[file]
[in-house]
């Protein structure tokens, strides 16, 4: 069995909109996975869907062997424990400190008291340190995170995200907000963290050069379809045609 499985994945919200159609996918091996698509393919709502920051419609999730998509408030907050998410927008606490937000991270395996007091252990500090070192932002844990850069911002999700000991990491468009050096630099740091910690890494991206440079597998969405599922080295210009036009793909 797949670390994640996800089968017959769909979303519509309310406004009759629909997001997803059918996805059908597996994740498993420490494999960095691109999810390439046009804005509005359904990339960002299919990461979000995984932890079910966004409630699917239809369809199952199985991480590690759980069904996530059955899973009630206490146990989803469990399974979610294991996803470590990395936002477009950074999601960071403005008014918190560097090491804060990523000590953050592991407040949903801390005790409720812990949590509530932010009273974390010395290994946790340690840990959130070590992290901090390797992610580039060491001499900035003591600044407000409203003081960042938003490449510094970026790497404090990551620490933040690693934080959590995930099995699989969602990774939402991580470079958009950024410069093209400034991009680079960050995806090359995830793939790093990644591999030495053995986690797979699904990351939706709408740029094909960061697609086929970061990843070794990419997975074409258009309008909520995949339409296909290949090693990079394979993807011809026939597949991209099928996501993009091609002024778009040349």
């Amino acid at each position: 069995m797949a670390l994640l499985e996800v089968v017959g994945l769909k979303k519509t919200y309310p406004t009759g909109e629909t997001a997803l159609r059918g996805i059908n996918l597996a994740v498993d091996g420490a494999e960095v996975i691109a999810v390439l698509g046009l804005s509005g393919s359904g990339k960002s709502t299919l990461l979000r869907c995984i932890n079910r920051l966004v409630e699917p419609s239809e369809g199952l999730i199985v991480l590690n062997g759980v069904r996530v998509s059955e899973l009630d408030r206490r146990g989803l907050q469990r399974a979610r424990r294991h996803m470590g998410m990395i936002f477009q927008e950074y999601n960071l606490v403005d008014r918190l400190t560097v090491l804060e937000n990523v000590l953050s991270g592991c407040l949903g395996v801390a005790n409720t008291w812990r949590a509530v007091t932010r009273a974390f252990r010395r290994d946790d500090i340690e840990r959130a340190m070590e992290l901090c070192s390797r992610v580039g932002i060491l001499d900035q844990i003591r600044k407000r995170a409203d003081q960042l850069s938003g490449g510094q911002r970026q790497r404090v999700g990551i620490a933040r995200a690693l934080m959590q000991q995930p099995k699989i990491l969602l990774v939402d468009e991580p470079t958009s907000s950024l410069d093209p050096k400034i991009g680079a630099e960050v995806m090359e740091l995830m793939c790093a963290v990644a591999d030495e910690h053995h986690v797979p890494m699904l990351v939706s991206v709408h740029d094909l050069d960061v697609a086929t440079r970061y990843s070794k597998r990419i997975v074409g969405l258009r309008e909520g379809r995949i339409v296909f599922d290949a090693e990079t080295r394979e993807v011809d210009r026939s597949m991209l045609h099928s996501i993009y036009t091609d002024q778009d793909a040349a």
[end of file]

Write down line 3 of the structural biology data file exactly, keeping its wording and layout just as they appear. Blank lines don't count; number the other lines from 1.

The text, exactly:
């Amino acid at each position: 069995m797949a670390l994640l499985e996800v089968v017959g994945l769909k979303k519509t919200y309310p406004t009759g909109e629909t997001a997803l159609r059918g996805i059908n996918l597996a994740v498993d091996g420490a494999e960095v996975i691109a999810v390439l698509g046009l804005s509005g393919s359904g990339k960002s709502t299919l990461l979000r869907c995984i932890n079910r920051l966004v409630e699917p419609s239809e369809g199952l999730i199985v991480l590690n062997g759980v069904r996530v998509s059955e899973l009630d408030r206490r146990g989803l907050q469990r399974a979610r424990r294991h996803m470590g998410m990395i936002f477009q927008e950074y999601n960071l606490v403005d008014r918190l400190t560097v090491l804060e937000n990523v000590l953050s991270g592991c407040l949903g395996v801390a005790n409720t008291w812990r949590a509530v007091t932010r009273a974390f252990r010395r290994d946790d500090i340690e840990r959130a340190m070590e992290l901090c070192s390797r992610v580039g932002i060491l001499d900035q844990i003591r600044k407000r995170a409203d003081q960042l850069s938003g490449g510094q911002r970026q790497r404090v999700g990551i620490a933040r995200a690693l934080m959590q000991q995930p099995k699989i990491l969602l990774v939402d468009e991580p470079t958009s907000s950024l410069d093209p050096k400034i991009g680079a630099e960050v995806m090359e740091l995830m793939c790093a963290v990644a591999d030495e910690h053995h986690v797979p890494m699904l990351v939706s991206v709408h740029d094909l050069d960061v697609a086929t440079r970061y990843s070794k597998r990419i997975v074409g969405l258009r309008e909520g379809r995949i339409v296909f599922d290949a090693e990079t080295r394979e993807v011809d210009r026939s597949m991209l045609h099928s996501i993009y036009t091609d002024q778009d793909a040349a």